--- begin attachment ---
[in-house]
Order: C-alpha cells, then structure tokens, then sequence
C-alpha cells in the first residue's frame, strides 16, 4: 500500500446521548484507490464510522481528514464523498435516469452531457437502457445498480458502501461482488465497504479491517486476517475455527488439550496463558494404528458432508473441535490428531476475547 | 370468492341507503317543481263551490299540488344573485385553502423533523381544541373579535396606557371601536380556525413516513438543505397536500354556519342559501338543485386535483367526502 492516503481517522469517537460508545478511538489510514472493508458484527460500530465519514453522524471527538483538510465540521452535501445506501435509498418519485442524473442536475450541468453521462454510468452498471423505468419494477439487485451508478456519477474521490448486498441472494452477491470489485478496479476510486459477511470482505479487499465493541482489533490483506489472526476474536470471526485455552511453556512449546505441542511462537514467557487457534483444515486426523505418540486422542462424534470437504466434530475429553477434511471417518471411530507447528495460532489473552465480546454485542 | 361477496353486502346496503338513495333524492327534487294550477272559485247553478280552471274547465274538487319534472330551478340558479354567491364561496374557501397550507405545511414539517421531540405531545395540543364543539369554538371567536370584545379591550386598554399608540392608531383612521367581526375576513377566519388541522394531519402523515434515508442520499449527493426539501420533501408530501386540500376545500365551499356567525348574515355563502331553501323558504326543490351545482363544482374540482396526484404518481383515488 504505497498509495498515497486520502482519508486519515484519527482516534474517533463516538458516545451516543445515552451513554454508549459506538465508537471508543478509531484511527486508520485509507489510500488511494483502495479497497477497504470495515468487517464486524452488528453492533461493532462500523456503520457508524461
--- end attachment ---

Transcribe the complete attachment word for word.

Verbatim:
[in-house]
Order: C-alpha cells, then structure tokens, then sequence
C-alpha cells in the first residue's frame, strides 16, 4: 500500500446521548484507490464510522481528514464523498435516469452531457437502457445498480458502501461482488465497504479491517486476517475455527488439550496463558494404528458432508473441535490428531476475547 | 370468492341507503317543481263551490299540488344573485385553502423533523381544541373579535396606557371601536380556525413516513438543505397536500354556519342559501338543485386535483367526502 492516503481517522469517537460508545478511538489510514472493508458484527460500530465519514453522524471527538483538510465540521452535501445506501435509498418519485442524473442536475450541468453521462454510468452498471423505468419494477439487485451508478456519477474521490448486498441472494452477491470489485478496479476510486459477511470482505479487499465493541482489533490483506489472526476474536470471526485455552511453556512449546505441542511462537514467557487457534483444515486426523505418540486422542462424534470437504466434530475429553477434511471417518471411530507447528495460532489473552465480546454485542 | 361477496353486502346496503338513495333524492327534487294550477272559485247553478280552471274547465274538487319534472330551478340558479354567491364561496374557501397550507405545511414539517421531540405531545395540543364543539369554538371567536370584545379591550386598554399608540392608531383612521367581526375576513377566519388541522394531519402523515434515508442520499449527493426539501420533501408530501386540500376545500365551499356567525348574515355563502331553501323558504326543490351545482363544482374540482396526484404518481383515488 504505497498509495498515497486520502482519508486519515484519527482516534474517533463516538458516545451516543445515552451513554454508549459506538465508537471508543478509531484511527486508520485509507489510500488511494483502495479497497477497504470495515468487517464486524452488528453492533461493532462500523456503520457508524461